New York City is the national epicenter of the crisis, but the alarming curve it is seeing will trend to other parts of the state -- and other parts of the country, Cuomo has said. New Jersey Gov. Phil Murphy said Friday he thinks his state, which is America's second-most impacted and has nearly 30,000 cases, is running about a week behind New York in terms of the curve of the virus spread.
Cuomo, meanwhile, says he is worried about hospitalizations rising on Long Island and in Westchester. He has a Central Coordinating Team that is constantly working to best allocate resources, from staff to equipment and supplies, and shift them to where they are most needed.
Ultimately, New York needs three things -- beds, staff and equipment, Cuomo says. Beds are the easiest to acquire. On the staff front, nearly 100,000 retirees and volunteers, including former White House physician Jennifer Peña, have answered the call. Some colleges are graduating medical students early to provide reinforcements. De Blasio called for a national medical personnel enlistment program Friday, saying the country needs a wartime footing to battle the virus.
"No state is equipped to handle this situation. States don't do public health emergencies," Cuomo said on MSNBC. "There is no capacity in my state health system that runs 50,000 beds to create and maintain an additional 50,000 beds, just in case once every 20 years there's a pandemic. It doesn't work that way."
The mayor said they would get more medical workers into the city by contracting; 3,600 had already been added, and he hoped to double that number quickly. He also hoped for 1,000 paid volunteers, and for FEMA to send 1,000 nurses, 150 doctors and 75 respiratory therapists.
About 21 percent of NYC's cases have required hospitalization, slightly higher than the rolling statewide average (14 percent). Half of those patients are 75 and older, but 10 percent are children, according to the city's latest data. The vast majority of fatalities, though, are people older than 65; nearly 99 percent of all victims had prior conditions or conditions under investigation.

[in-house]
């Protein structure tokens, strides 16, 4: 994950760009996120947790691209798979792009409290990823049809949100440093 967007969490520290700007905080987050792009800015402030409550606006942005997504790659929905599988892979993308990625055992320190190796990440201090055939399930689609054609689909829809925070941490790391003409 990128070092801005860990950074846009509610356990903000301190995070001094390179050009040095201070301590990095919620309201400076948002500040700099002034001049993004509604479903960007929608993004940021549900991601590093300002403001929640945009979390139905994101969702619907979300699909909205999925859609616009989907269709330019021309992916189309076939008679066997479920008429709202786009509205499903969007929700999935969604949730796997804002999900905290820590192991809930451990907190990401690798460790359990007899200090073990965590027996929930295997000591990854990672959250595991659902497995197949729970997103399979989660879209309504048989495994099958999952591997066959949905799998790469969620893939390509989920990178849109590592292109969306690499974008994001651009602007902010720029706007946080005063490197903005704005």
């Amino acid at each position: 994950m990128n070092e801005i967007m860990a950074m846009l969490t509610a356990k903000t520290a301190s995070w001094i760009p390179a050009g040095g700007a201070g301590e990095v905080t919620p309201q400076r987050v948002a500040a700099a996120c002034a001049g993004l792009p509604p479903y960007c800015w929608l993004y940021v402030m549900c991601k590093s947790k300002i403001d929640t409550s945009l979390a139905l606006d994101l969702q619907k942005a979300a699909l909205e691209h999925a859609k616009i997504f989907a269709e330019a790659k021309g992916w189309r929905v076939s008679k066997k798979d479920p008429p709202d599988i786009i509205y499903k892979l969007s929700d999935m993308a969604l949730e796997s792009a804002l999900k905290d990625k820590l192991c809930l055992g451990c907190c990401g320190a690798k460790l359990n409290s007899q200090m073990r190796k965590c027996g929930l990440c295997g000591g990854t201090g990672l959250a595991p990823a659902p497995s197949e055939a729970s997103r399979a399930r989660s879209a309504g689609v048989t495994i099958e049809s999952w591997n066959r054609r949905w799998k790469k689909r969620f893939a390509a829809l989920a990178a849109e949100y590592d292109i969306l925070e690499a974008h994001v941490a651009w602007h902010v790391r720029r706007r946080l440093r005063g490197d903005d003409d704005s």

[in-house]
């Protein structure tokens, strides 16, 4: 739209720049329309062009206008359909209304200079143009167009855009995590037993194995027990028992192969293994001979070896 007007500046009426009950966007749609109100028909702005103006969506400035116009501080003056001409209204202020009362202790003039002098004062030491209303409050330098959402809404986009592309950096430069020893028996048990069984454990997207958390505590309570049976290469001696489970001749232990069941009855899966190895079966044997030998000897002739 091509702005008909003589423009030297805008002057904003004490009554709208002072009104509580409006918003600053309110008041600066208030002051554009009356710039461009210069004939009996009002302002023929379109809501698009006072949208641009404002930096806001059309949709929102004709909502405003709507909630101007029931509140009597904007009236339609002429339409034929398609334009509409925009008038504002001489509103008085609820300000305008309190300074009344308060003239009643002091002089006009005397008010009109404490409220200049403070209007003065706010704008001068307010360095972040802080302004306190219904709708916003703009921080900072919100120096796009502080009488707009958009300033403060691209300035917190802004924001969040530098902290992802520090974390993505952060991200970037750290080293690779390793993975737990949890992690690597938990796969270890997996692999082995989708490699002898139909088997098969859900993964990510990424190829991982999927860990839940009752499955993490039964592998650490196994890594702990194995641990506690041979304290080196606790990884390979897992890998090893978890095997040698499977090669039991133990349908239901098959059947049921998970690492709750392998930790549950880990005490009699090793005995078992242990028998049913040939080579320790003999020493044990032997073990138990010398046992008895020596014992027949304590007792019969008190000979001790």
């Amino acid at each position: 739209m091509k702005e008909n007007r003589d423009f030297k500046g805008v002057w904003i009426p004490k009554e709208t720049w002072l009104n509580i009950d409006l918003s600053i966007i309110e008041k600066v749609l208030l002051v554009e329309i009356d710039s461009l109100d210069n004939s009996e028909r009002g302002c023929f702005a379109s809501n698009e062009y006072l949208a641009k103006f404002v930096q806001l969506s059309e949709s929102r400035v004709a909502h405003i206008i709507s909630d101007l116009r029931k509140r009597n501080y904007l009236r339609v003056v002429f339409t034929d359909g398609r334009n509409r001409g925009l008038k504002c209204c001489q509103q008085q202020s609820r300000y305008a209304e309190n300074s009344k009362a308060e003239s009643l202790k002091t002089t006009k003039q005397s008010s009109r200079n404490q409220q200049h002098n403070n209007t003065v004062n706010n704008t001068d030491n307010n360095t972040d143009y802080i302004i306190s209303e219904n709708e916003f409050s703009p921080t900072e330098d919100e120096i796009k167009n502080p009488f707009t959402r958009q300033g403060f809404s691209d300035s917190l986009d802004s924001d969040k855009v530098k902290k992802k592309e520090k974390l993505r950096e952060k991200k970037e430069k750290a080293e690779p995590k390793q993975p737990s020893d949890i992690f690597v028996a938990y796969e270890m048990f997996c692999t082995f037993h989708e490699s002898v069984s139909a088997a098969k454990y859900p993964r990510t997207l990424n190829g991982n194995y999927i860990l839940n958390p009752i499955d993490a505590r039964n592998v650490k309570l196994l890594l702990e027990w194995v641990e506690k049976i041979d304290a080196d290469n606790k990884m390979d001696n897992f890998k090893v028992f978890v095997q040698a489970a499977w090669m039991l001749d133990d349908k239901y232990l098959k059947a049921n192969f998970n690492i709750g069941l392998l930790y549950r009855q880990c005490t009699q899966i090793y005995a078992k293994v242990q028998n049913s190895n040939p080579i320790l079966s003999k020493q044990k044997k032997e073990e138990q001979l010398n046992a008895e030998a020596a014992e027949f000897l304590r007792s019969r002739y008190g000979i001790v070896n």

One projection from the Gates Foundation-funded IHME suggests New York could lose a total 16,000 people through the second week of May.
New Jersey has lost more people to COVID-19 than any other state next to New York -- as of Friday, it had 646 dead, Murphy said, as he added 113 names to the growing toll. In terms of overall cases, New Jersey is up to 29,895.
Amid the mounting tragedy, Murphy said he was ordering all flags in New Jersey lowered to half-staff "effective immediately and indefinitely to honor those we have lost and those we will lose. And we will lose more sadly as a result of this pandemic. This is one of the greatest tragedies to ever hit our state and our country. We must have a constant and visible memorial."
Dr. Deborah Birx, the White House Coronavirus Task Force response coordinator, says Connecticut could be one of the nation's next hotspots. As of Friday, Gov. Ned Lamont had reported 131 deaths and 4,914 cases.
To date, the tri-state area has seen a combined 137,672 cases and 3,995 deaths. All of the unprecedented joint measures Cuomo, Murphy and Lamont have implemented mean nothing if people do not adhere to the most critical advice: Stay home. And when you go out, stay apart.
"Too much is at stake," Cuomo said. "We have to get this right."
How Coronavirus Has Grown in Each State — in 1 Chart
New York has quickly become the epicenter of the American coronavirus outbreak. This chart shows the cumulative number of cases per state by number of days since the 10th case.
Source: Johns Hopkins University
Credit: Amy O’Kruk/NBC
New NYC Guidance - Cover Your Face (Just Don't Use a Surgical Mask)
Cover up before heading out: That's the new message de Blasio has for all city residents, whether you feel sick or not. And, still, stay 6 feet apart from others.
De Blasio announced Thursday that all city residents are advised to wear face masks anytime when going out in public. The mayor discouraged purchasing surgical or professional masks, encouraging people to use items already available or make them at home from different materials. If you go the homemade route, make sure the mask covers your nose and mouth; you can clean it daily by hand with soap and warm water, then let it dry.
Anything such as scarves or bandannas would work, de Blasio said, strictly specifying that "it does not need to be a professional surgical mask. In fact, we don't want you to use the masks our first responders use."
Nationally, the Trump administration said the CDC recommends all Americans wear non-medical face coverings in an effort to slow the spread of the new coronavirus. However, in the same press conference, Trump said that he would not be wearing any protective masks.
"I'm choosing not to do it. It's only a recommendation," Trump said.
Why now? You simply don't know: Did that person who crossed the street just ahead of you have the virus and recover? Could they still be contagious? Do they have COVID-19 now and show no symptoms? Are they sick and just pre-symptomatic?
"Studies are showing asymptomatic individuals are transmitting this disease," de Blasio said. He, along with the city's top doctor, Oxiris Barbot, stress the masks aren't to protect the people wearing them but to protect everyone else. And they're meant to reinforce the social distancing guidelines, not replace them.